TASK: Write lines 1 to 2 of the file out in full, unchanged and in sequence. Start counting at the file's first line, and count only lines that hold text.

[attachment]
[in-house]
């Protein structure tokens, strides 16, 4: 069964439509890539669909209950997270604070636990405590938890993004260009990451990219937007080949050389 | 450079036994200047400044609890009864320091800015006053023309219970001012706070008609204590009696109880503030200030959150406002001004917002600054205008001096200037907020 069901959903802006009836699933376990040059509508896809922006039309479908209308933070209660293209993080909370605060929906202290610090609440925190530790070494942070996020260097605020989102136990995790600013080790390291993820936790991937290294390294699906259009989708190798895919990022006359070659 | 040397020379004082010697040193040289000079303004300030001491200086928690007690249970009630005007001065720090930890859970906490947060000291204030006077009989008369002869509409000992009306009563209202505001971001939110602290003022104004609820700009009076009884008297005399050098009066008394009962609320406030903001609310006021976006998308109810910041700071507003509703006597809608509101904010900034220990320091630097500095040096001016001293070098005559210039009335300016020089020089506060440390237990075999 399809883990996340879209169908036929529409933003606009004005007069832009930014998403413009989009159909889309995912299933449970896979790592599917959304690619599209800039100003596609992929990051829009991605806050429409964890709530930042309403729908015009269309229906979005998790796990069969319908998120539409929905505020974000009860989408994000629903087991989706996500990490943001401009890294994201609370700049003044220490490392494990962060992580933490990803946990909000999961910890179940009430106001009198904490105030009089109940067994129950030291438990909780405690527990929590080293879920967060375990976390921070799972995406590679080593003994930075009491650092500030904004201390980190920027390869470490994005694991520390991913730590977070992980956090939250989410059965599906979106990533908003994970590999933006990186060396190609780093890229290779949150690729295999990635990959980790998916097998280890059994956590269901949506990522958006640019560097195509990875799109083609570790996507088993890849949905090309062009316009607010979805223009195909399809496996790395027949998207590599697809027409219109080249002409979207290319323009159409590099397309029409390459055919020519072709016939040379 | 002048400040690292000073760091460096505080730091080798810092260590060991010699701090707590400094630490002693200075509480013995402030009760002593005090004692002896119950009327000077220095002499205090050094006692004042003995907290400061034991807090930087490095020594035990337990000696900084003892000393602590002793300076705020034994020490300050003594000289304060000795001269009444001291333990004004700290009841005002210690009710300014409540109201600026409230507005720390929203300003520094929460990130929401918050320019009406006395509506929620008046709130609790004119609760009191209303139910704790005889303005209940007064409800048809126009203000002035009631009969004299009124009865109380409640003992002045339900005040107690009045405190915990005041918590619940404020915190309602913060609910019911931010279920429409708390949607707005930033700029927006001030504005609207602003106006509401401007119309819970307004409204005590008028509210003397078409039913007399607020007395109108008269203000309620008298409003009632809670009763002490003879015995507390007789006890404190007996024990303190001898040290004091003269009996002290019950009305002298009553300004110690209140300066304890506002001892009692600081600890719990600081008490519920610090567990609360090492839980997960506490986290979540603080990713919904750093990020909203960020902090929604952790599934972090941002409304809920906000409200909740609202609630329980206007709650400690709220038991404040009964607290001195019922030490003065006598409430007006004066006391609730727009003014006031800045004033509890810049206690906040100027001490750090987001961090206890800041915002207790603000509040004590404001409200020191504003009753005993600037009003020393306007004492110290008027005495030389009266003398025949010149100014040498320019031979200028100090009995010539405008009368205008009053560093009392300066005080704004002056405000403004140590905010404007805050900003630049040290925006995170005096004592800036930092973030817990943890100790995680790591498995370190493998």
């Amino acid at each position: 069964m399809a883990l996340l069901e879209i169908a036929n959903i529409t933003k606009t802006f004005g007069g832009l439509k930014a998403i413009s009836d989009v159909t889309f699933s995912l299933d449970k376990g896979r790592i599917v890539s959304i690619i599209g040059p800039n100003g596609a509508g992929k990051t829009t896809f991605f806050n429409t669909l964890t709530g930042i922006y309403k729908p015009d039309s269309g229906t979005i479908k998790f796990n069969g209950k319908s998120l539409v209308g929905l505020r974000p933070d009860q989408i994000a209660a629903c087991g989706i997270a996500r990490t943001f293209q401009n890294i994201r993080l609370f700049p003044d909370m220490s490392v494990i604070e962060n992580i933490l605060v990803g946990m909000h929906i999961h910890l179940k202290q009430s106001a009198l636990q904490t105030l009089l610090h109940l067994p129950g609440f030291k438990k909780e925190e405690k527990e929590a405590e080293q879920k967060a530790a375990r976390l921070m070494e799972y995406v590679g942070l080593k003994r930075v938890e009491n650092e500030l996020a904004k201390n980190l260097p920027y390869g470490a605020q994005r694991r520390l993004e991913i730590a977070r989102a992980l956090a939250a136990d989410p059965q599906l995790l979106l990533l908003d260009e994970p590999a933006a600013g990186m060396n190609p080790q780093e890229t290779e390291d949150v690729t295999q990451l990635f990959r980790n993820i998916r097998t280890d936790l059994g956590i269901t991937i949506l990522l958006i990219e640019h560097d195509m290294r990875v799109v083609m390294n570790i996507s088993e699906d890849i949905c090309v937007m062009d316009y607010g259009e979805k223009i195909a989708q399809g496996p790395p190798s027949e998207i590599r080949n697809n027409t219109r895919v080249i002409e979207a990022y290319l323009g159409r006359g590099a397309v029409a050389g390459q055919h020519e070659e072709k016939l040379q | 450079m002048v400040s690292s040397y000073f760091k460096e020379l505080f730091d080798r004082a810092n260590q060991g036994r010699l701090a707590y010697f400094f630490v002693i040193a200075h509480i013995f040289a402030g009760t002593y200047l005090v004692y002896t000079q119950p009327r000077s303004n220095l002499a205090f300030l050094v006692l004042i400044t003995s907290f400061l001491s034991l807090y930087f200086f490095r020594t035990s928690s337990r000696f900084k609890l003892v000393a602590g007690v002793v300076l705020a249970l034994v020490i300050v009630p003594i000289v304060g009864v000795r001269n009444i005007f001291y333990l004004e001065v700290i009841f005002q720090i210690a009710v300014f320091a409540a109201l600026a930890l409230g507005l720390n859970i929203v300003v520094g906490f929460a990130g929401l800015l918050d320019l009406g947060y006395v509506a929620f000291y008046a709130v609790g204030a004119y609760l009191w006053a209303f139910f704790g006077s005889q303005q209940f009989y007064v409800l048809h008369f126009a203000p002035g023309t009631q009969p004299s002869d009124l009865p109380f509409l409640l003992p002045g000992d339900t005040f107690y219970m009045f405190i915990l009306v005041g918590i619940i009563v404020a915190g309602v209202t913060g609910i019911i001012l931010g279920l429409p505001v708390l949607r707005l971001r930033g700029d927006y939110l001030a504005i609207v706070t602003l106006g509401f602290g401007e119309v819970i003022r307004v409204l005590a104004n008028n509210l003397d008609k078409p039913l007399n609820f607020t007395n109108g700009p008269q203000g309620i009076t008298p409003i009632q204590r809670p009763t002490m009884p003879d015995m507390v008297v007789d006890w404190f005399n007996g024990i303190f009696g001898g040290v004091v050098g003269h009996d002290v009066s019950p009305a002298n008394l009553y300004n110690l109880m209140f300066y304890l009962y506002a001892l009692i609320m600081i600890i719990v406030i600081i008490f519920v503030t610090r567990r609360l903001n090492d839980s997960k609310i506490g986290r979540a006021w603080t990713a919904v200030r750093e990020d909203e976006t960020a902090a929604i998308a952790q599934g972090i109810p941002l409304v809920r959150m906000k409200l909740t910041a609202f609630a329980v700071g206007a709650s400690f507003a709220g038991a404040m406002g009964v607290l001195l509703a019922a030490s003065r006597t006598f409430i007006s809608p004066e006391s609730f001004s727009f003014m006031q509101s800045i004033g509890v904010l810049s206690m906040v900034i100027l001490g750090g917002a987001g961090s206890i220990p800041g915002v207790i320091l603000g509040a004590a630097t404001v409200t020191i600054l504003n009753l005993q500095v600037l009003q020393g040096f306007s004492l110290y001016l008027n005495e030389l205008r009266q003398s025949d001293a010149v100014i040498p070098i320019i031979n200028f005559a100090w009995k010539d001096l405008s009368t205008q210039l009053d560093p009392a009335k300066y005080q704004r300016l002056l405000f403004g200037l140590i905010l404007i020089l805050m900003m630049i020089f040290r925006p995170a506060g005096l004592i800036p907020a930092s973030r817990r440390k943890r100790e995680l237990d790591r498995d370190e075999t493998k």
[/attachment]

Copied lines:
[in-house]
């Protein structure tokens, strides 16, 4: 069964439509890539669909209950997270604070636990405590938890993004260009990451990219937007080949050389 | 450079036994200047400044609890009864320091800015006053023309219970001012706070008609204590009696109880503030200030959150406002001004917002600054205008001096200037907020 069901959903802006009836699933376990040059509508896809922006039309479908209308933070209660293209993080909370605060929906202290610090609440925190530790070494942070996020260097605020989102136990995790600013080790390291993820936790991937290294390294699906259009989708190798895919990022006359070659 | 040397020379004082010697040193040289000079303004300030001491200086928690007690249970009630005007001065720090930890859970906490947060000291204030006077009989008369002869509409000992009306009563209202505001971001939110602290003022104004609820700009009076009884008297005399050098009066008394009962609320406030903001609310006021976006998308109810910041700071507003509703006597809608509101904010900034220990320091630097500095040096001016001293070098005559210039009335300016020089020089506060440390237990075999 399809883990996340879209169908036929529409933003606009004005007069832009930014998403413009989009159909889309995912299933449970896979790592599917959304690619599209800039100003596609992929990051829009991605806050429409964890709530930042309403729908015009269309229906979005998790796990069969319908998120539409929905505020974000009860989408994000629903087991989706996500990490943001401009890294994201609370700049003044220490490392494990962060992580933490990803946990909000999961910890179940009430106001009198904490105030009089109940067994129950030291438990909780405690527990929590080293879920967060375990976390921070799972995406590679080593003994930075009491650092500030904004201390980190920027390869470490994005694991520390991913730590977070992980956090939250989410059965599906979106990533908003994970590999933006990186060396190609780093890229290779949150690729295999990635990959980790998916097998280890059994956590269901949506990522958006640019560097195509990875799109083609570790996507088993890849949905090309062009316009607010979805223009195909399809496996790395027949998207590599697809027409219109080249002409979207290319323009159409590099397309029409390459055919020519072709016939040379 | 002048400040690292000073760091460096505080730091080798810092260590060991010699701090707590400094630490002693200075509480013995402030009760002593005090004692002896119950009327000077220095002499205090050094006692004042003995907290400061034991807090930087490095020594035990337990000696900084003892000393602590002793300076705020034994020490300050003594000289304060000795001269009444001291333990004004700290009841005002210690009710300014409540109201600026409230507005720390929203300003520094929460990130929401918050320019009406006395509506929620008046709130609790004119609760009191209303139910704790005889303005209940007064409800048809126009203000002035009631009969004299009124009865109380409640003992002045339900005040107690009045405190915990005041918590619940404020915190309602913060609910019911931010279920429409708390949607707005930033700029927006001030504005609207602003106006509401401007119309819970307004409204005590008028509210003397078409039913007399607020007395109108008269203000309620008298409003009632809670009763002490003879015995507390007789006890404190007996024990303190001898040290004091003269009996002290019950009305002298009553300004110690209140300066304890506002001892009692600081600890719990600081008490519920610090567990609360090492839980997960506490986290979540603080990713919904750093990020909203960020902090929604952790599934972090941002409304809920906000409200909740609202609630329980206007709650400690709220038991404040009964607290001195019922030490003065006598409430007006004066006391609730727009003014006031800045004033509890810049206690906040100027001490750090987001961090206890800041915002207790603000509040004590404001409200020191504003009753005993600037009003020393306007004492110290008027005495030389009266003398025949010149100014040498320019031979200028100090009995010539405008009368205008009053560093009392300066005080704004002056405000403004140590905010404007805050900003630049040290925006995170005096004592800036930092973030817990943890100790995680790591498995370190493998």